Keeping patients calm and comfortable during treatment of a serious illness—that’s the goal of palliative care. “Often patients are fearful when they hear the term palliative care because it’s often associated with hospice. We are trying to dispel some of that fear because quality at any stage of an illness is important,” said Dr. Jonathan Von Koenig, a palliative care physician with Lee Health.
Palliative care is a specialty that helps patients diagnosed with a serious illness better cope with their treatment, whereas hospice care is a form of palliative care for patients facing the end of life. “Hospice is a different focus of care that usually does not follow along with trying to fix the underlying problem and is good for people at the end of their life,” explained Dr. Von Koenig.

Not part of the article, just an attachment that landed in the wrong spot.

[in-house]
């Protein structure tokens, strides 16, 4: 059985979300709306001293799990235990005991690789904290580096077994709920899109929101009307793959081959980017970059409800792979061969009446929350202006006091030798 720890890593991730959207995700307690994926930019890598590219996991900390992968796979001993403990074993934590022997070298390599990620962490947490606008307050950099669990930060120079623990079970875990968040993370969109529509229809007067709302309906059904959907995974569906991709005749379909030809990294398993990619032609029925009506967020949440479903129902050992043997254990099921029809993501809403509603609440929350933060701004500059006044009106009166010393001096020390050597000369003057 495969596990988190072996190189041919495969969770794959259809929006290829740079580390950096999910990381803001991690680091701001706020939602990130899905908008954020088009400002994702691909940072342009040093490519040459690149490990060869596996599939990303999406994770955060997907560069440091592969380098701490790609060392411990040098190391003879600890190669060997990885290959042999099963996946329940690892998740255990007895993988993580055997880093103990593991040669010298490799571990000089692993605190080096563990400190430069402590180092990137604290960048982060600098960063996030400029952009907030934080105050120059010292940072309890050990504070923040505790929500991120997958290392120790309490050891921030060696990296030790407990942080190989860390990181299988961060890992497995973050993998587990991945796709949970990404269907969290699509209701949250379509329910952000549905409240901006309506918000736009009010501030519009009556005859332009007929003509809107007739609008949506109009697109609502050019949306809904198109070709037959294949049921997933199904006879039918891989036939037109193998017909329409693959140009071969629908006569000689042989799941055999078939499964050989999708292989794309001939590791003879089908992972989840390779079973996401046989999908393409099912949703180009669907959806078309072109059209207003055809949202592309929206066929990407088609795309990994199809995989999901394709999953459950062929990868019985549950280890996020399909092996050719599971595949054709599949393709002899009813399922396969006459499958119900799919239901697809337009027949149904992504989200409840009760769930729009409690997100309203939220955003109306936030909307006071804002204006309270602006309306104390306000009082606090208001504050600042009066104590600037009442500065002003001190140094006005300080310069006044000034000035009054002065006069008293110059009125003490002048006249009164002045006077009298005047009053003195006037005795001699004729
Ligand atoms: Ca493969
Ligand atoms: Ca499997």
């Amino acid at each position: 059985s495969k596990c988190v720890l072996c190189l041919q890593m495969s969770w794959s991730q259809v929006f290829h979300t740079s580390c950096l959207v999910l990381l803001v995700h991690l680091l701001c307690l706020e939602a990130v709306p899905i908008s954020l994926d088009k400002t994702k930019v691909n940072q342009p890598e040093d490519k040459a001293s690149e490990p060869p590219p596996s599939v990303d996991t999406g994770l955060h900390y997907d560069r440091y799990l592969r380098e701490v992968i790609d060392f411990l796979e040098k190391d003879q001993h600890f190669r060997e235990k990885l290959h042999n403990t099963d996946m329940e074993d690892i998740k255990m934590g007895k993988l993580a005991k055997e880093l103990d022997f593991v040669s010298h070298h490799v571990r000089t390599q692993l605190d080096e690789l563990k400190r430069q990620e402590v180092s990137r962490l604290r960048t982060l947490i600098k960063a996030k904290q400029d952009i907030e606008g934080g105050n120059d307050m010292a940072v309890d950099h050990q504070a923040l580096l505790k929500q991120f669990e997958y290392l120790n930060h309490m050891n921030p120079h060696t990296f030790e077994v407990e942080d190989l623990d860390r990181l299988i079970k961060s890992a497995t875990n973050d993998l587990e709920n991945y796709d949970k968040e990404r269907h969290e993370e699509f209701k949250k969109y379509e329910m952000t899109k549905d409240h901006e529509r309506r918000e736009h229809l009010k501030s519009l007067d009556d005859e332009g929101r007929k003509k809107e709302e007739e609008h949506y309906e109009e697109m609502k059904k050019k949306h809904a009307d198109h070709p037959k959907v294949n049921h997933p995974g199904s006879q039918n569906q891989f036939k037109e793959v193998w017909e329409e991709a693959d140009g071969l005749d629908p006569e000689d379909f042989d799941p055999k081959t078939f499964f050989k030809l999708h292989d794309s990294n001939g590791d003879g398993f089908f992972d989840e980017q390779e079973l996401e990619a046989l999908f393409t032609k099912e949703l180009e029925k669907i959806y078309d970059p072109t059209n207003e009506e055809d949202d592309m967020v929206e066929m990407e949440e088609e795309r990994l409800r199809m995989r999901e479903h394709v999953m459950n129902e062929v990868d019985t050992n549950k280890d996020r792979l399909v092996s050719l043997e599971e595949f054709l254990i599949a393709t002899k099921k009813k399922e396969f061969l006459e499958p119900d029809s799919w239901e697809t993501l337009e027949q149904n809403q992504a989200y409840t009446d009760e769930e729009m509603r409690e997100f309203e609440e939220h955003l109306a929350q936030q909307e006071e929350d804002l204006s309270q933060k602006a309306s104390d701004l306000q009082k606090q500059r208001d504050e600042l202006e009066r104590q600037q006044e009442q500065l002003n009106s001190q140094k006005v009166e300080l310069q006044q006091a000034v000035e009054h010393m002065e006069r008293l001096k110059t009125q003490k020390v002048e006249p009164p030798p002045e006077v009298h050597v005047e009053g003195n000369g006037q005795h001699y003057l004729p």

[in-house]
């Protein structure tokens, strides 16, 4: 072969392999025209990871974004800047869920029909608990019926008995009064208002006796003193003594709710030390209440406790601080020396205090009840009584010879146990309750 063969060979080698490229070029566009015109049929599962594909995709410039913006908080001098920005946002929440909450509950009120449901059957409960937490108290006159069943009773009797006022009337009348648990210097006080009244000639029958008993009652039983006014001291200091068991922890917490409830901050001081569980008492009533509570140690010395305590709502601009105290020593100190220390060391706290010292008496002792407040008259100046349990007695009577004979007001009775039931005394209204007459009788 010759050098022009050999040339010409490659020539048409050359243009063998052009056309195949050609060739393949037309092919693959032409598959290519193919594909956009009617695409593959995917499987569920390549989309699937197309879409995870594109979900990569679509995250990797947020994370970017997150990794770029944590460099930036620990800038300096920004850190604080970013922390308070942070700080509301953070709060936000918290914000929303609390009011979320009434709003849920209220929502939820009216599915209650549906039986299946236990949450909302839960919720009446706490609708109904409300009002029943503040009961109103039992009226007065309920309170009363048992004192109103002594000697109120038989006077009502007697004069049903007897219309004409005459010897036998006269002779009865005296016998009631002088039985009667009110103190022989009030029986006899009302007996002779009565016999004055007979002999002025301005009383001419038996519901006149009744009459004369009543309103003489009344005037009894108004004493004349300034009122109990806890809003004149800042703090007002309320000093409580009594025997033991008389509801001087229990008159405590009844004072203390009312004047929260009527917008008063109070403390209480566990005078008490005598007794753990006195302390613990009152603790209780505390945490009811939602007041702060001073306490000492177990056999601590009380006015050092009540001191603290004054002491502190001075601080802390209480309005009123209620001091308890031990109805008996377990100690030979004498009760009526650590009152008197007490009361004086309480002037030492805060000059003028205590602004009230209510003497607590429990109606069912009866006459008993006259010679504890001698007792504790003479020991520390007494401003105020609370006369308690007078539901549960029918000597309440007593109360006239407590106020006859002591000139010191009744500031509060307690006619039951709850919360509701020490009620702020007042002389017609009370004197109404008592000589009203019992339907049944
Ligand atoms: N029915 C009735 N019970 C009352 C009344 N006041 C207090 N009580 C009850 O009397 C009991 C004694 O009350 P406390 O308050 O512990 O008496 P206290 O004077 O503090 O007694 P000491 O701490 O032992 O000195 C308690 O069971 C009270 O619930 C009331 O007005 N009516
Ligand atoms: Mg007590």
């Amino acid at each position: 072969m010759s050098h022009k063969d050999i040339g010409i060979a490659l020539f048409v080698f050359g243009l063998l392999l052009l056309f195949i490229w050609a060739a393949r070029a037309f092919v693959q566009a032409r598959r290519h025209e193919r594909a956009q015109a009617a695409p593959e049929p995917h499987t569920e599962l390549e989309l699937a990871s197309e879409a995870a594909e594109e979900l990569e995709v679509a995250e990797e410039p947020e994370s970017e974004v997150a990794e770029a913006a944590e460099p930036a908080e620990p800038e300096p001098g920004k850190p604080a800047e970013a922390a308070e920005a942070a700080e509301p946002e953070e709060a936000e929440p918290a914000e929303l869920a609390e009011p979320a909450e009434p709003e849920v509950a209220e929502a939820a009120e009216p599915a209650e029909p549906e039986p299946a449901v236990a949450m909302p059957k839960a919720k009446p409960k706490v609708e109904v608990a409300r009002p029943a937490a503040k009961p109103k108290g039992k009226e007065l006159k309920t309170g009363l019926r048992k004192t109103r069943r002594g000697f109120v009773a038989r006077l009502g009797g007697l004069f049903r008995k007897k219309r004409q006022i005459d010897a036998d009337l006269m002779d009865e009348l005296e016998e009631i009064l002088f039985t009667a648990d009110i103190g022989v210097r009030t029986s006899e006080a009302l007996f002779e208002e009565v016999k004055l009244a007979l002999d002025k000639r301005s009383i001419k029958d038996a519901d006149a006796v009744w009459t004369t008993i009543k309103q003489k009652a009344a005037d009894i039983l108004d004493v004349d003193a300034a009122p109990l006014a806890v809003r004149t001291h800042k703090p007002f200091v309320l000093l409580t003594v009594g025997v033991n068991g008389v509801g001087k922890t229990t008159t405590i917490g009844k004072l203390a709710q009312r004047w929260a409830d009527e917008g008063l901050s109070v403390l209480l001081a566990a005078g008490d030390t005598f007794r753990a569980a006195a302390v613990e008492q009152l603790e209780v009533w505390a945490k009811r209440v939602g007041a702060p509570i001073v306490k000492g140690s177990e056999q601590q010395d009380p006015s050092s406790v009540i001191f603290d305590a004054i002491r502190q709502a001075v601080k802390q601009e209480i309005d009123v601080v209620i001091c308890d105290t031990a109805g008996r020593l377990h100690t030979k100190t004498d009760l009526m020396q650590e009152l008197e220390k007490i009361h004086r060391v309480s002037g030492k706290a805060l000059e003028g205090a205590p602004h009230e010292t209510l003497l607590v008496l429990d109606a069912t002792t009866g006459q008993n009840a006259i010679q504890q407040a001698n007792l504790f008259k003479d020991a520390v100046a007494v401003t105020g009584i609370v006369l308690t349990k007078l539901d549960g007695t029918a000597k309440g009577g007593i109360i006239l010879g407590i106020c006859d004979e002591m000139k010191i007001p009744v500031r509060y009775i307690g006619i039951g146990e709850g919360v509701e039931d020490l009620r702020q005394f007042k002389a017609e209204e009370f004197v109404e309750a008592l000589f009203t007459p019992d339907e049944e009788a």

Palliative care gets involved early when the patient is diagnosed. “We are adding an extra layer of support for patients and their families to help minimize distressing symptoms such as pain, nausea, shortness of breath, and the emotional aspects that go with a serious illness,” he said.
When treatment of the disease is stopped, and it’s clear the person is not going to survive the illness, that’s when palliative care ends, and hospice care may come into play. “Hospice care is provided by a hospice organization in a patient’s home or nursing facility or at hospice facilities, and it’s geared towards people at the end of life,” said Dr. Von Koenig.
Two different specialties that focus on keeping patients comfortable through a serious medical illness.
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